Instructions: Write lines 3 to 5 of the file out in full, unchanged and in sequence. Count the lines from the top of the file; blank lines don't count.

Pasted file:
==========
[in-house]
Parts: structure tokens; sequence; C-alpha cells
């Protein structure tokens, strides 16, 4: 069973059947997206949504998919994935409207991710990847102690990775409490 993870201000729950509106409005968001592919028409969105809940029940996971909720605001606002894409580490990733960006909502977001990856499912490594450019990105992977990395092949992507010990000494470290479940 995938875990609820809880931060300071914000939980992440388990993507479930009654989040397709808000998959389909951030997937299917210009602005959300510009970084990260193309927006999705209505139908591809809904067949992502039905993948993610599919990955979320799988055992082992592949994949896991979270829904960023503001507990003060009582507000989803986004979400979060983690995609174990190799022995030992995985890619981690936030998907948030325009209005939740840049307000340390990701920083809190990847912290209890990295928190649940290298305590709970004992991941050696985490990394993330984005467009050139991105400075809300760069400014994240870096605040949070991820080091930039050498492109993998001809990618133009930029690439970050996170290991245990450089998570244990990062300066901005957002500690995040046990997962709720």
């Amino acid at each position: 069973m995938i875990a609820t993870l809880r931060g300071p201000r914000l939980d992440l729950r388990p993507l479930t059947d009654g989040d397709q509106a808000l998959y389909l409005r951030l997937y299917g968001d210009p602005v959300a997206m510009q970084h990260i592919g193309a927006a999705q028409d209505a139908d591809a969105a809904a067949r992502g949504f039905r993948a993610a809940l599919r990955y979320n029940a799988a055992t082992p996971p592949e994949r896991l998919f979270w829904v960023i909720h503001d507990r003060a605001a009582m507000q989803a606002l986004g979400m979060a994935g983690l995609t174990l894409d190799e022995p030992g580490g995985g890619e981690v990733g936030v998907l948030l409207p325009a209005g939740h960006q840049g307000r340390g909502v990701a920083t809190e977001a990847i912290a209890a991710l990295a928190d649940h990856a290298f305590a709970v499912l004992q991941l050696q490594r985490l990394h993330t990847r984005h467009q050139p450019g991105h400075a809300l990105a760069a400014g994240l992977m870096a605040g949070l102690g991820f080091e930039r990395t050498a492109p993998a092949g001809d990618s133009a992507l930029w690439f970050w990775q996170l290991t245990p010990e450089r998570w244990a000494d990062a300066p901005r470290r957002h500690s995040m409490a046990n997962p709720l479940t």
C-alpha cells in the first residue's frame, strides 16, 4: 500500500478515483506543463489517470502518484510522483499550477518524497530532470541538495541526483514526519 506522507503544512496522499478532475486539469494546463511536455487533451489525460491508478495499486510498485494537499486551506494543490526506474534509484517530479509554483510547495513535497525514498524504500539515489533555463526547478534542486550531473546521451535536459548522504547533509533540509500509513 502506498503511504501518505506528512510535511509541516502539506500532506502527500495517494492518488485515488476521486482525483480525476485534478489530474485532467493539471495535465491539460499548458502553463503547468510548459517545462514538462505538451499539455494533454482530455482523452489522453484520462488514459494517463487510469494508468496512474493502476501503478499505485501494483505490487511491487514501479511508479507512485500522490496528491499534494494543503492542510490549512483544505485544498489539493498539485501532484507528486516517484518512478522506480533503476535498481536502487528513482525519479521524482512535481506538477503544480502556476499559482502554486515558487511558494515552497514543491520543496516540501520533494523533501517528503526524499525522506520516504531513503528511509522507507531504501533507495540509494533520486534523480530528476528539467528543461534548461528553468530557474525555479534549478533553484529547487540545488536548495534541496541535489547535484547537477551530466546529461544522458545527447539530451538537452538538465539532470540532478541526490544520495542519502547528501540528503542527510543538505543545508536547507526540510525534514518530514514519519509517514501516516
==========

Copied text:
């Protein structure tokens, strides 16, 4: 069973059947997206949504998919994935409207991710990847102690990775409490 993870201000729950509106409005968001592919028409969105809940029940996971909720605001606002894409580490990733960006909502977001990856499912490594450019990105992977990395092949992507010990000494470290479940 995938875990609820809880931060300071914000939980992440388990993507479930009654989040397709808000998959389909951030997937299917210009602005959300510009970084990260193309927006999705209505139908591809809904067949992502039905993948993610599919990955979320799988055992082992592949994949896991979270829904960023503001507990003060009582507000989803986004979400979060983690995609174990190799022995030992995985890619981690936030998907948030325009209005939740840049307000340390990701920083809190990847912290209890990295928190649940290298305590709970004992991941050696985490990394993330984005467009050139991105400075809300760069400014994240870096605040949070991820080091930039050498492109993998001809990618133009930029690439970050996170290991245990450089998570244990990062300066901005957002500690995040046990997962709720």
């Amino acid at each position: 069973m995938i875990a609820t993870l809880r931060g300071p201000r914000l939980d992440l729950r388990p993507l479930t059947d009654g989040d397709q509106a808000l998959y389909l409005r951030l997937y299917g968001d210009p602005v959300a997206m510009q970084h990260i592919g193309a927006a999705q028409d209505a139908d591809a969105a809904a067949r992502g949504f039905r993948a993610a809940l599919r990955y979320n029940a799988a055992t082992p996971p592949e994949r896991l998919f979270w829904v960023i909720h503001d507990r003060a605001a009582m507000q989803a606002l986004g979400m979060a994935g983690l995609t174990l894409d190799e022995p030992g580490g995985g890619e981690v990733g936030v998907l948030l409207p325009a209005g939740h960006q840049g307000r340390g909502v990701a920083t809190e977001a990847i912290a209890a991710l990295a928190d649940h990856a290298f305590a709970v499912l004992q991941l050696q490594r985490l990394h993330t990847r984005h467009q050139p450019g991105h400075a809300l990105a760069a400014g994240l992977m870096a605040g949070l102690g991820f080091e930039r990395t050498a492109p993998a092949g001809d990618s133009a992507l930029w690439f970050w990775q996170l290991t245990p010990e450089r998570w244990a000494d990062a300066p901005r470290r957002h500690s995040m409490a046990n997962p709720l479940t």
C-alpha cells in the first residue's frame, strides 16, 4: 500500500478515483506543463489517470502518484510522483499550477518524497530532470541538495541526483514526519 506522507503544512496522499478532475486539469494546463511536455487533451489525460491508478495499486510498485494537499486551506494543490526506474534509484517530479509554483510547495513535497525514498524504500539515489533555463526547478534542486550531473546521451535536459548522504547533509533540509500509513 502506498503511504501518505506528512510535511509541516502539506500532506502527500495517494492518488485515488476521486482525483480525476485534478489530474485532467493539471495535465491539460499548458502553463503547468510548459517545462514538462505538451499539455494533454482530455482523452489522453484520462488514459494517463487510469494508468496512474493502476501503478499505485501494483505490487511491487514501479511508479507512485500522490496528491499534494494543503492542510490549512483544505485544498489539493498539485501532484507528486516517484518512478522506480533503476535498481536502487528513482525519479521524482512535481506538477503544480502556476499559482502554486515558487511558494515552497514543491520543496516540501520533494523533501517528503526524499525522506520516504531513503528511509522507507531504501533507495540509494533520486534523480530528476528539467528543461534548461528553468530557474525555479534549478533553484529547487540545488536548495534541496541535489547535484547537477551530466546529461544522458545527447539530451538537452538538465539532470540532478541526490544520495542519502547528501540528503542527510543538505543545508536547507526540510525534514518530514514519519509517514501516516